The perceived risk of owning low- rated subprime mortgage bonds rose to a record for a fifth day after Moody's Investors Service said it may cut the loan servicing ratings of five lenders.
An index of credit-default swaps linked to 20 securities rated BBB-, the lowest investment grade, and sold in the second half of 2006 today fell 5.6 percent to 74.2, according to Markit Group Ltd. It's down 24 percent since being introduced Jan. 18, meaning an investor would pay more than $1.12 million a year to protect $10 million of bonds against default, up from $389,000.
Moody's said late yesterday that it may cut the so-called servicer ratings for affiliates or units of lenders including Irvine, California-based New Century Financial Corp., the second- largest lender to subprime borrowers. Declines in the ABX-HE-BBB- 07-1 and similar indexes accelerated this month as New Century and HSBC Holdings PLC, the biggest lender, said more of their loans were going bad than they expected. London-based HSBC today said the head of its North American unit stepped down.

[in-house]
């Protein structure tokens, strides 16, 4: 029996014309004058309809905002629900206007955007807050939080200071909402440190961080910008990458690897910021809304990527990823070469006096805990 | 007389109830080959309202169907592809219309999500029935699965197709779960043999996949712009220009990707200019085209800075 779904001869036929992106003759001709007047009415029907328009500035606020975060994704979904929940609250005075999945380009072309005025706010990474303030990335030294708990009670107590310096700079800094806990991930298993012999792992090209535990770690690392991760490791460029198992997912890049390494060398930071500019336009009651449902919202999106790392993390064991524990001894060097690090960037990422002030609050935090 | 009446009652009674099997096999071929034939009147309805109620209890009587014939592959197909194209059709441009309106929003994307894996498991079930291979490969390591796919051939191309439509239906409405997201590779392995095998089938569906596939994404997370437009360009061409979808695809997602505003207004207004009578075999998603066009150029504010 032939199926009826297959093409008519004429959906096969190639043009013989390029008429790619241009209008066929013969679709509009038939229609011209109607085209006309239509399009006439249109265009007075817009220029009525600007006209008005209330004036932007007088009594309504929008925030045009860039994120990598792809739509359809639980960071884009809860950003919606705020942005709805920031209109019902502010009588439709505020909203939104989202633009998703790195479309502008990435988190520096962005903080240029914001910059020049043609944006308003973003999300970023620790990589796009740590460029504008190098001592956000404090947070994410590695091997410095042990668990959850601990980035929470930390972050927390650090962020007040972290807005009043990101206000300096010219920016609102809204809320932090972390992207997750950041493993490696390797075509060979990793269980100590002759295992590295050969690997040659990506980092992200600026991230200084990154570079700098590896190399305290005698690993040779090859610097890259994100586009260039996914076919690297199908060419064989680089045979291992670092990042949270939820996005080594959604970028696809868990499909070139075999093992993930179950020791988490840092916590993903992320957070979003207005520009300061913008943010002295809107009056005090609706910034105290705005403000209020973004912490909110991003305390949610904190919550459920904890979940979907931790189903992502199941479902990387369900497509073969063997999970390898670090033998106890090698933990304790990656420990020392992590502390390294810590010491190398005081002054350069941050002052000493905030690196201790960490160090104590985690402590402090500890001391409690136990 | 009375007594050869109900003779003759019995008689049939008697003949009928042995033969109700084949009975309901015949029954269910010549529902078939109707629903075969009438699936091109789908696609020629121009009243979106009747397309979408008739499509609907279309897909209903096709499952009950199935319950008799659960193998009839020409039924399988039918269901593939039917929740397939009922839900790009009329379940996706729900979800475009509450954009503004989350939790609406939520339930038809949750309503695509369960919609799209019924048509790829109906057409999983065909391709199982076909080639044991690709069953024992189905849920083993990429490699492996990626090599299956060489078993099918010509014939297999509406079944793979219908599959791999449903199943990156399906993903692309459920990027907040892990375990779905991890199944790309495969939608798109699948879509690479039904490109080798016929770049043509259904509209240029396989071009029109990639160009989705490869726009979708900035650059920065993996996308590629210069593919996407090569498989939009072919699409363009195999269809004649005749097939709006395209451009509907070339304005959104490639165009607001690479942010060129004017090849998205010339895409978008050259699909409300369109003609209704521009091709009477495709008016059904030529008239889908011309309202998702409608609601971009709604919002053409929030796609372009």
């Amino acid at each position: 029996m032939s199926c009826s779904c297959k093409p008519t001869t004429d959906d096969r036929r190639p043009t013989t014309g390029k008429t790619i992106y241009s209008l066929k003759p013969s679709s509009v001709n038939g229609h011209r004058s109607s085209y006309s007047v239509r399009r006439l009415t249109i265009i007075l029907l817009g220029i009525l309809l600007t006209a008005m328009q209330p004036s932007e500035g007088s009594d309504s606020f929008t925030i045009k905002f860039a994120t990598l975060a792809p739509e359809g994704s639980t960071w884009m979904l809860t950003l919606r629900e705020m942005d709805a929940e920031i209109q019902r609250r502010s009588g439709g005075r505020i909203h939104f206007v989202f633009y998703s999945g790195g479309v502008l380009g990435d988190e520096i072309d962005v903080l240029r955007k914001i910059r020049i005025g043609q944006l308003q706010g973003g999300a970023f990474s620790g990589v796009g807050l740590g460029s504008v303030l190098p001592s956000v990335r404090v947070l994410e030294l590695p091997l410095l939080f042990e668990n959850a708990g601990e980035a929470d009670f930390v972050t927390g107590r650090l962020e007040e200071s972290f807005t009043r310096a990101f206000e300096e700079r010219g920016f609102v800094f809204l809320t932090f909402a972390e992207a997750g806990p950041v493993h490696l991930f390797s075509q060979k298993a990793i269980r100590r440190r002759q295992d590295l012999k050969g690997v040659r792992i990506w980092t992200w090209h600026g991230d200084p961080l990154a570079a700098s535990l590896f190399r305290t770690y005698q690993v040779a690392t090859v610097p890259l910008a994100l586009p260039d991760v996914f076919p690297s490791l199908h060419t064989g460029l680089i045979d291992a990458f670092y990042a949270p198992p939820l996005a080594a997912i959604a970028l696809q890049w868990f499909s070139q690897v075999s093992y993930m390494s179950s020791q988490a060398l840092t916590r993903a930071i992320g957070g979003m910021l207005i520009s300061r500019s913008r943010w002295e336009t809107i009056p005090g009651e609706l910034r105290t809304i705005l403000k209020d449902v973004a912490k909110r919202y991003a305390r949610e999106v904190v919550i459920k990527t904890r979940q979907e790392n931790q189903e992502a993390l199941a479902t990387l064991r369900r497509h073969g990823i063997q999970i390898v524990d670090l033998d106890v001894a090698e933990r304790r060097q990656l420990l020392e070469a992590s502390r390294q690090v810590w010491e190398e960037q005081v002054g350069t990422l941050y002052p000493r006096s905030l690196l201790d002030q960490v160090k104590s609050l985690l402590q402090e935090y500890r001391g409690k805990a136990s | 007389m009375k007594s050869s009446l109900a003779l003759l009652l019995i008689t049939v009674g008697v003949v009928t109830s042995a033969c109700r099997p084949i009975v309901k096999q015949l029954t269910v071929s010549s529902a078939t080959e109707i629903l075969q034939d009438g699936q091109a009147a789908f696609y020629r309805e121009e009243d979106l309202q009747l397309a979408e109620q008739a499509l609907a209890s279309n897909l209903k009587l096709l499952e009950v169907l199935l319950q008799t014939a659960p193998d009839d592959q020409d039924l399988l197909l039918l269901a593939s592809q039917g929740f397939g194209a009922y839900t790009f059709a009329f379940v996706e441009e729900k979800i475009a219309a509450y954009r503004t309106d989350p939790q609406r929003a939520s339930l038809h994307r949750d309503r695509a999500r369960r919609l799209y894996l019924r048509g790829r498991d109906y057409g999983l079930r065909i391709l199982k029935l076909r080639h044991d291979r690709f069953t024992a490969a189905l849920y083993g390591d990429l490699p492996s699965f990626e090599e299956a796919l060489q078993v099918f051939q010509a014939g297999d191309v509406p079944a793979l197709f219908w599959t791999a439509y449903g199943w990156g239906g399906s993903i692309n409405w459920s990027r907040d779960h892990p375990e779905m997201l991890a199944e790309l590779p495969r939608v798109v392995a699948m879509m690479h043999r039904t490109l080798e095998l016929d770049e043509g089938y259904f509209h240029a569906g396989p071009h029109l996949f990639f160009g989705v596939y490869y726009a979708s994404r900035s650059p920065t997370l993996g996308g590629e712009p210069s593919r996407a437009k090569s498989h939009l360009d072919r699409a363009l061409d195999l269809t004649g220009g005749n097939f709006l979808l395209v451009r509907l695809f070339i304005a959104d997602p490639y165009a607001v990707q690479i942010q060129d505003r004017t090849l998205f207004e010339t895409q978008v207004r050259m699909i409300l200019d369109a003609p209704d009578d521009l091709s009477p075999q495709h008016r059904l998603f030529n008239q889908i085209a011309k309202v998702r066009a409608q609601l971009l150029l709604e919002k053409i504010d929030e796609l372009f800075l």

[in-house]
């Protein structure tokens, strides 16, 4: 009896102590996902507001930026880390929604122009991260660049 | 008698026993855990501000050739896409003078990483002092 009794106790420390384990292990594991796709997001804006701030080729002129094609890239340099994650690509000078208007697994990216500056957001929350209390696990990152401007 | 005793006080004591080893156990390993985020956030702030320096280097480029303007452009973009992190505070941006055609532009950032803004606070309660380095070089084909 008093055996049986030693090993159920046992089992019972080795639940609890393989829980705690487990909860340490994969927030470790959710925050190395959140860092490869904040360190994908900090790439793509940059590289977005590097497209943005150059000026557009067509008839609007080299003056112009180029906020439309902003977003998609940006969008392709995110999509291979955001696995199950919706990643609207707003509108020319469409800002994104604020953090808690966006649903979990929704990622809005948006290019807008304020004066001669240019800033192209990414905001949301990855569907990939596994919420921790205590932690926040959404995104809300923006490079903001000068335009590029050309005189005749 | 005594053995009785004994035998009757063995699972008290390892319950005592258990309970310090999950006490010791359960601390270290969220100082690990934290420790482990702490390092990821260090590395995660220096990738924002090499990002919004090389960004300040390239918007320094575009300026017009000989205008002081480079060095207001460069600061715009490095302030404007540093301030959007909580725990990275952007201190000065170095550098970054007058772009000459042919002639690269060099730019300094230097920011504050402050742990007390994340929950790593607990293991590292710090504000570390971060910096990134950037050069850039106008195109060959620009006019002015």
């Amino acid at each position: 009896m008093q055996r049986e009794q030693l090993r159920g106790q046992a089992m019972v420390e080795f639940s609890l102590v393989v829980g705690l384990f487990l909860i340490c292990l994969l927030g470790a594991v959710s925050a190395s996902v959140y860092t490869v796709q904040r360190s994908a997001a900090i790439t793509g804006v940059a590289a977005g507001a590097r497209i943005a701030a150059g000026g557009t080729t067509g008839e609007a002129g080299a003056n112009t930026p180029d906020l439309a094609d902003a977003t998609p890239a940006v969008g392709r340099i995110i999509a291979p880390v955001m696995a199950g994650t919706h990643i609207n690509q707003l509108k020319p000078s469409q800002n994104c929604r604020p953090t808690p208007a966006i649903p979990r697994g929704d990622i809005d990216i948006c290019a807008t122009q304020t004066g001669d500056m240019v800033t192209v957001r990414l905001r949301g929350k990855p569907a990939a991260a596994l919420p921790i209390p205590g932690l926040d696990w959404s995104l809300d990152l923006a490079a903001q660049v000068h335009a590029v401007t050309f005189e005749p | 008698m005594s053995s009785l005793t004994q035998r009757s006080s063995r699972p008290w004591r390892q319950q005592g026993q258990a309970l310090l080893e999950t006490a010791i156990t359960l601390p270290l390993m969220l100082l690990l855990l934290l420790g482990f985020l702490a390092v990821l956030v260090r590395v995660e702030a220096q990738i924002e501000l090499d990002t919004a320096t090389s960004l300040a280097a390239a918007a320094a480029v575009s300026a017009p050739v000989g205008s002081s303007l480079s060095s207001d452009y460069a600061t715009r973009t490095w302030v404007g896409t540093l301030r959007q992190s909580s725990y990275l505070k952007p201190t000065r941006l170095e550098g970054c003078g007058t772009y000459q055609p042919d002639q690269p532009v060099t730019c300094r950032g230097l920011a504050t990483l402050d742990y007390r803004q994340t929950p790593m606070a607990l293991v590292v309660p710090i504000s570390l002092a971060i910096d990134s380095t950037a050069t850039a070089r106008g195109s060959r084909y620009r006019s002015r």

The news in this area of the market continues to show deterioration. I will admit I am still very surprised this has not spilled over into the larger economy as a whole in the form of lowered consumer spending or decreased consumer confidence.